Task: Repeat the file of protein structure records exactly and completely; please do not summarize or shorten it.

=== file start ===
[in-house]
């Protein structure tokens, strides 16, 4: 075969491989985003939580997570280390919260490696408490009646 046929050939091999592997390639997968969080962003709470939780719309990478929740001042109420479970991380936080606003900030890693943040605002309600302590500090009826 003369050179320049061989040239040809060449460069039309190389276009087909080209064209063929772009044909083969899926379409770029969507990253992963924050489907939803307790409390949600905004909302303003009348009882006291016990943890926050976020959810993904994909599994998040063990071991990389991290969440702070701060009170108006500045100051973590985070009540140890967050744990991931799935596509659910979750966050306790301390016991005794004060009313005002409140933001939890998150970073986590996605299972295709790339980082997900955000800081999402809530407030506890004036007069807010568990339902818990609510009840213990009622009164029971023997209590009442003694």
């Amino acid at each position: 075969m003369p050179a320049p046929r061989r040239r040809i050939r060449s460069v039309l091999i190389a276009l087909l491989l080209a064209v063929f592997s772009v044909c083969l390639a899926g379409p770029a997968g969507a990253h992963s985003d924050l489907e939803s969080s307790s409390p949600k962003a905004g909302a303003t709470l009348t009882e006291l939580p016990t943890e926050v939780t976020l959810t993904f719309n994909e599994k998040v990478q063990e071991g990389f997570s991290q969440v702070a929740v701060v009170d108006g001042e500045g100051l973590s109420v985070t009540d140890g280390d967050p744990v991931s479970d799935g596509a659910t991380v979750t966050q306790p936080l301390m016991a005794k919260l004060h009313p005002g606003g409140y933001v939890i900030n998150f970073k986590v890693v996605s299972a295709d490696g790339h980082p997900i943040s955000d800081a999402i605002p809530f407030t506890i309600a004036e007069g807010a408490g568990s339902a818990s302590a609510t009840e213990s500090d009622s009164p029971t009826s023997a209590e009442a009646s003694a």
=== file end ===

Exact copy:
[in-house]
């Protein structure tokens, strides 16, 4: 075969491989985003939580997570280390919260490696408490009646 046929050939091999592997390639997968969080962003709470939780719309990478929740001042109420479970991380936080606003900030890693943040605002309600302590500090009826 003369050179320049061989040239040809060449460069039309190389276009087909080209064209063929772009044909083969899926379409770029969507990253992963924050489907939803307790409390949600905004909302303003009348009882006291016990943890926050976020959810993904994909599994998040063990071991990389991290969440702070701060009170108006500045100051973590985070009540140890967050744990991931799935596509659910979750966050306790301390016991005794004060009313005002409140933001939890998150970073986590996605299972295709790339980082997900955000800081999402809530407030506890004036007069807010568990339902818990609510009840213990009622009164029971023997209590009442003694």
């Amino acid at each position: 075969m003369p050179a320049p046929r061989r040239r040809i050939r060449s460069v039309l091999i190389a276009l087909l491989l080209a064209v063929f592997s772009v044909c083969l390639a899926g379409p770029a997968g969507a990253h992963s985003d924050l489907e939803s969080s307790s409390p949600k962003a905004g909302a303003t709470l009348t009882e006291l939580p016990t943890e926050v939780t976020l959810t993904f719309n994909e599994k998040v990478q063990e071991g990389f997570s991290q969440v702070a929740v701060v009170d108006g001042e500045g100051l973590s109420v985070t009540d140890g280390d967050p744990v991931s479970d799935g596509a659910t991380v979750t966050q306790p936080l301390m016991a005794k919260l004060h009313p005002g606003g409140y933001v939890i900030n998150f970073k986590v890693v996605s299972a295709d490696g790339h980082p997900i943040s955000d800081a999402i605002p809530f407030t506890i309600a004036e007069g807010a408490g568990s339902a818990s302590a609510t009840e213990s500090d009622s009164p029971t009826s023997a209590e009442a009646s003694a």